Atkelar (atkelar) wrote,
Atkelar
atkelar

Derp moment of the day...month...year?

Sometimes it's hard to describe the amount of facepaw that a simple coding error can cause. For the last two days I was hunting down an annoying bug in one of my larger pet projects. It caused the same component of code to work under one condition but not under the other.


More precisely, I had programmed a class to hold - amongst other things a list of certain items. This list is stored in a custom built collection. Adding items to the objects worked just fine, clearing the list however left the items in place in the user interface (WPF data binding). The items are "ranges" - i.e. x/y w/h rectangles - that should be superimposed over a bitmap to indicate "used areas" of an image. Once a new area was used, it showed up right then and there. But when refreshing the information from the database (i.e. clearing the list of areas) the old information just stuck there until the program got restarted.

After debugging and even single stepping over the code I finally found out just where the error was... It boils down to this little gem here - but of course all the parts were all over the place, hidden between about 1k likes of other code. Note that this isn't the exact code but rather a brief summary:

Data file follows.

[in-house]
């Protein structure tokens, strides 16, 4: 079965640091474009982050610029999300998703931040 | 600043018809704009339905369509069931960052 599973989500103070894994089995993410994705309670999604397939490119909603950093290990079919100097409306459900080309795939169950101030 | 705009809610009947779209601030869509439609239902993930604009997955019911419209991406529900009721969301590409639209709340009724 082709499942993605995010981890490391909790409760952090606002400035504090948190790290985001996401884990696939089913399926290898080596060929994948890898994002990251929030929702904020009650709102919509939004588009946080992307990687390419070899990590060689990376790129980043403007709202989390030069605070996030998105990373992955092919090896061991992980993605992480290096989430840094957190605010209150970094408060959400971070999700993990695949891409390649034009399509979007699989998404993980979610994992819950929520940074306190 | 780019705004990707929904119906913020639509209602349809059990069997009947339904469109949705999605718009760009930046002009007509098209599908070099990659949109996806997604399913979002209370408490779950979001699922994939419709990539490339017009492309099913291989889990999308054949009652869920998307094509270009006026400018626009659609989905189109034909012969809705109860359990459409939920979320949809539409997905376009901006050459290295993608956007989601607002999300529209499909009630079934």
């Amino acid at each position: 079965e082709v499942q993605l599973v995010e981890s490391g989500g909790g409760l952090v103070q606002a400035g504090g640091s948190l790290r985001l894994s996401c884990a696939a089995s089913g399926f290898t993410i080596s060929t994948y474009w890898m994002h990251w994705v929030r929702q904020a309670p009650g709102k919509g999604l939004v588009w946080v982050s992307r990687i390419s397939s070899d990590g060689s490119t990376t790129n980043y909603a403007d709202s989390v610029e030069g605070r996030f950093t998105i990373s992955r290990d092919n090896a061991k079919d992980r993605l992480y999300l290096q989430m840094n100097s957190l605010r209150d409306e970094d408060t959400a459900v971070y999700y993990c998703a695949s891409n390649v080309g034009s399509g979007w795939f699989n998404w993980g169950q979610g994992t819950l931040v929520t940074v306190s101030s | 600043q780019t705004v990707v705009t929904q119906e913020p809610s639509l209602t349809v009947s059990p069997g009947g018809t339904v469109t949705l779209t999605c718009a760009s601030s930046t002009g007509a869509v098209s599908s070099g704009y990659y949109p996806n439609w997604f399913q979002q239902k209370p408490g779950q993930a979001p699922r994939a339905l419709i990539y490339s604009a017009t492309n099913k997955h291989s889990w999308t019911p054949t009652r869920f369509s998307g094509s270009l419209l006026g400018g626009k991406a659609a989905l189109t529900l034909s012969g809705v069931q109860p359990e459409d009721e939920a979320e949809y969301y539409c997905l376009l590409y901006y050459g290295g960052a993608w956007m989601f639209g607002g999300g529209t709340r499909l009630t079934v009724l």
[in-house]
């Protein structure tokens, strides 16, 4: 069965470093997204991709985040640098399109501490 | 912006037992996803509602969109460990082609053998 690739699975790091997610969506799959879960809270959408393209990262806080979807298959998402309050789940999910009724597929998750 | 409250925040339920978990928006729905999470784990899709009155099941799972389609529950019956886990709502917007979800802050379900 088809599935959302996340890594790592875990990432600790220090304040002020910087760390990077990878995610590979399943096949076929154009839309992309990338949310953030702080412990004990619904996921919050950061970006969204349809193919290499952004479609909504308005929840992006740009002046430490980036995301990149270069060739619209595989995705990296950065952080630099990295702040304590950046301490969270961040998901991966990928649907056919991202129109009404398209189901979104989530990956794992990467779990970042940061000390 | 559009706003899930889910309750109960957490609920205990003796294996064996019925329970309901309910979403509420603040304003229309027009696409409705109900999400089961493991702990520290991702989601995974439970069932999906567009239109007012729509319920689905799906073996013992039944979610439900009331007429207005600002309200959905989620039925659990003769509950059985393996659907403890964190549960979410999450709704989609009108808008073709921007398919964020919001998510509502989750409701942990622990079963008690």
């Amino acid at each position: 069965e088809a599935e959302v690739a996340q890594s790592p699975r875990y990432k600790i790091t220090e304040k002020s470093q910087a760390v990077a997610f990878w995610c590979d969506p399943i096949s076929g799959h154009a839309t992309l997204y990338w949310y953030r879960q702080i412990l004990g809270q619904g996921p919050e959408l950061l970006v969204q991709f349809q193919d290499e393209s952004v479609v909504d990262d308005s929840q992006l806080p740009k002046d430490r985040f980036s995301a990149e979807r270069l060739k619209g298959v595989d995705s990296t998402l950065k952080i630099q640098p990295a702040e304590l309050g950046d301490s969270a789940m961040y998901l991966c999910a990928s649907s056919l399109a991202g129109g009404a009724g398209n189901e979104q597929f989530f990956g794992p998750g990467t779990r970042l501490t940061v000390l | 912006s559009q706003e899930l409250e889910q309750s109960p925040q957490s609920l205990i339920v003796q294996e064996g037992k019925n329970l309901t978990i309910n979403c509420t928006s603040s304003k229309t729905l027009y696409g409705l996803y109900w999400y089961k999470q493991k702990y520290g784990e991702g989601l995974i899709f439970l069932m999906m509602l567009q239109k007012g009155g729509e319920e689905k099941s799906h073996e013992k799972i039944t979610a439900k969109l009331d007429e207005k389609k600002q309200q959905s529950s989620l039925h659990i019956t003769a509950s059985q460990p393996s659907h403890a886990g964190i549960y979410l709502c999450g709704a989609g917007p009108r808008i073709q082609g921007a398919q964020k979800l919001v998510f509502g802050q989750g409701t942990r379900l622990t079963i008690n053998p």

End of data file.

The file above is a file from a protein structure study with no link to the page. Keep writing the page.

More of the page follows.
private UsedAreaCollection _Ranges;
  public UsedAreaCollection UsedRanges
  {
    get
    {
      return _Ranges;
    }
  }

  private List _UsedRanges;

  public void Add(UsedArea newArea)
  {
    _Ranges.Add(newArea);
    NotifyPropertyChanged("UsedRanges");
  }

  public void Refresh()
  {
    _UsedRanges = new List();
    NotifyPropertyChanged("UsedRanges");
  }


I was suspecting the data binding because I wrote a custom converter that created a BitmapSource object from the UsedAreaCollection and that was bound to the Source property of an Image. It actually works like a charm... but only when actually MODIFYING THE RIGHT COLLECTION.

This - again - is a good example of where unit testing could have pointed me to the right direction way ahead of time. Because then I would have realized that the actual property didn't change at all.
Tags: c#, coding, derp, techtalk
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